It’s no secret that I spend a lot of time at the beach looking for and photographing marine invertebrates. Many, if not most, of my encounters lead to countless questions about what I’ve found. What does that anemone eat? Why are the sand dollars on end and not flat? Why does that crab have seaweed attached to it? Why is that shaggy mouse nudibranch white and not brown?
To find the answers to these questions, and to identify what I’ve seen, I always return home and quickly consult my books. Over the decade I’ve lived in Seattle and began visiting the tidal zone frequently, I’ve accumulated a small collection of regional books as well as others about one of my favorite habitats.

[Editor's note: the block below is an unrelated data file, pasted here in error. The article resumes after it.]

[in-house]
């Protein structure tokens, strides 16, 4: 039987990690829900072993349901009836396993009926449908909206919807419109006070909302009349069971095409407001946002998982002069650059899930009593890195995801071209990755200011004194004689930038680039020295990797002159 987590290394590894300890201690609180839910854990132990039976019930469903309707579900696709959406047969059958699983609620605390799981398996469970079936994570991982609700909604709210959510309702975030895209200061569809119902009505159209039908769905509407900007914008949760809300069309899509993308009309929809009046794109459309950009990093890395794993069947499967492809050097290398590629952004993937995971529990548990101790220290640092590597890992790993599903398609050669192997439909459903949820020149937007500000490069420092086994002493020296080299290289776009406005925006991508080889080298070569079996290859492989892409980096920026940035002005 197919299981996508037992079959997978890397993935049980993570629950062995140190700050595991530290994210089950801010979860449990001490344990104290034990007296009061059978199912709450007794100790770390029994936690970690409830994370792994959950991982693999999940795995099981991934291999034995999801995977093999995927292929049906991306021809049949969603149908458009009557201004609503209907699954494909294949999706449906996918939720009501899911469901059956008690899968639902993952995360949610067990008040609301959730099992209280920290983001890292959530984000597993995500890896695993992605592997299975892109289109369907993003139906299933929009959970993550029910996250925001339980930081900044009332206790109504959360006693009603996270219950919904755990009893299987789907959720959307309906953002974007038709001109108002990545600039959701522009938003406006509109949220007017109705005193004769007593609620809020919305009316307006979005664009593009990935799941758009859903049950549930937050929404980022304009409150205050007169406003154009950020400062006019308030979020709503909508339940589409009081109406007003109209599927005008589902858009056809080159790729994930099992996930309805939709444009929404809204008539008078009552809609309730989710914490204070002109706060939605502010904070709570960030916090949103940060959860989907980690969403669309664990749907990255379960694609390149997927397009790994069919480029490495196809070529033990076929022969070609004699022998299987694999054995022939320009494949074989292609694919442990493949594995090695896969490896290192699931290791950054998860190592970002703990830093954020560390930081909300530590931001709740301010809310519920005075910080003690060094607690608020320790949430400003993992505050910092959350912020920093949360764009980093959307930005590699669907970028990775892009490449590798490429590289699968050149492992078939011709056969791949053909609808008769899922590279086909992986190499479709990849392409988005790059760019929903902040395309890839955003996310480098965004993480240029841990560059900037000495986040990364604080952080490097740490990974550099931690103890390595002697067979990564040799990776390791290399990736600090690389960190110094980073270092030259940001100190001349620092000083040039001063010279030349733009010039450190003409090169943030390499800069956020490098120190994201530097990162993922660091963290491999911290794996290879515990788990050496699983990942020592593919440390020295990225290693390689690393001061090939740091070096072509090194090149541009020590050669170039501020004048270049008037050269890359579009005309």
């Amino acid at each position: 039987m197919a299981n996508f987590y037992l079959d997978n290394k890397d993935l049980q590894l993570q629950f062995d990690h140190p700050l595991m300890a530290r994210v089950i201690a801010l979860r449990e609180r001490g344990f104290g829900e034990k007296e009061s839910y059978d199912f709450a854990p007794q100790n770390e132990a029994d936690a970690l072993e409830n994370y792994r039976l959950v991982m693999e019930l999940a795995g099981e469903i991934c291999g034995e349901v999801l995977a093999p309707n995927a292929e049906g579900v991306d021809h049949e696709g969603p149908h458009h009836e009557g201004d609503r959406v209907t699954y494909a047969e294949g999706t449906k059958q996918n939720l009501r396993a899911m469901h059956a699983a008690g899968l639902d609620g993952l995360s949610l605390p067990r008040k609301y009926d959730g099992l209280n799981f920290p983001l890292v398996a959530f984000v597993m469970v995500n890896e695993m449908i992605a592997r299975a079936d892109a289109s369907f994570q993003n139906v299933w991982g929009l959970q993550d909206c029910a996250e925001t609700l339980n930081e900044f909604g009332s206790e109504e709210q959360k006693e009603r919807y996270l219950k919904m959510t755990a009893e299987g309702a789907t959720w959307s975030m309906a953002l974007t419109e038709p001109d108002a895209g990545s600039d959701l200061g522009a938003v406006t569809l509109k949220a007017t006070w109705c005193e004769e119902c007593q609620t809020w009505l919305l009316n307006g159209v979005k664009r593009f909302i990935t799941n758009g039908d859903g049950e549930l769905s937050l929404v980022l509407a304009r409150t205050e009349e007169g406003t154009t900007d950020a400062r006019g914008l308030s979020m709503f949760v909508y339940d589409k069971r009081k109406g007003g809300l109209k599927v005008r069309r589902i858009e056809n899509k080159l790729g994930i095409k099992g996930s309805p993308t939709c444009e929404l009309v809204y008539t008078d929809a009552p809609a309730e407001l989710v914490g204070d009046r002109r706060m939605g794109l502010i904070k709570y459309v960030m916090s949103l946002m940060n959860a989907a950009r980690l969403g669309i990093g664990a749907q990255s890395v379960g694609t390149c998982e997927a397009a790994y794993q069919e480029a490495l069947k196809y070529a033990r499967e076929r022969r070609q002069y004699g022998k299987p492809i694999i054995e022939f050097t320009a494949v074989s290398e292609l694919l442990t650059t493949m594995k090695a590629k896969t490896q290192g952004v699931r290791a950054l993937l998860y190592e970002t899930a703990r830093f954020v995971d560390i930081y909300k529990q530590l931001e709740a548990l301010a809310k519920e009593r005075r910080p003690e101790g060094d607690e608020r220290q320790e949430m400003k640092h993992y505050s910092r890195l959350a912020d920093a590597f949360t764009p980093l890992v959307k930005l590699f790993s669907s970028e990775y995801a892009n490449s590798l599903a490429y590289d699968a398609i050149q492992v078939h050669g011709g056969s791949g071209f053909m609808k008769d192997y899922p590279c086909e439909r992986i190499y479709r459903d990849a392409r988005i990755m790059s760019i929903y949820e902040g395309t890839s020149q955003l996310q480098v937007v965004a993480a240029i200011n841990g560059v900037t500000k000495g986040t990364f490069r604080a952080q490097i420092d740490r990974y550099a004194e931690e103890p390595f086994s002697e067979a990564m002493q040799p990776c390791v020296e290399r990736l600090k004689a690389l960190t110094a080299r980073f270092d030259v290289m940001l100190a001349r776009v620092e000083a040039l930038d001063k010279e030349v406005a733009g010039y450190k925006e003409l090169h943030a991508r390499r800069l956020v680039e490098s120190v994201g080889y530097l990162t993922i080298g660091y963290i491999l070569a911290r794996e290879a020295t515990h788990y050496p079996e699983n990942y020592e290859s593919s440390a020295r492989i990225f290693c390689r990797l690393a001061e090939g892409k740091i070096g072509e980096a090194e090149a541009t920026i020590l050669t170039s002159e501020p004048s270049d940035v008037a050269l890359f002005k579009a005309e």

Recently, Elizabeth Mills, who you may remember…
In 2016 I’m doing a 365 Nature project. Each day of the year I will post something here about nature. It may be any format, a photo, video, audio, sketch or entry from my nature journal. It could be a written piece. Each day I will connect to nature in some way and share it here by the end of that day. You can keep up-to-date by subscribing to the RSS feed or be notified by email. See all the 365 Nature posts.
After I showed my daughter photos and videos of the small crabs I found on Alki Beach from Day 149, she’s been talking about wanting to see them nonstop. This morning the sun came up and the forecast called for a warm and sunny day. The tide chart showed low tide around seven in the morning so we headed to Alki Beach right away….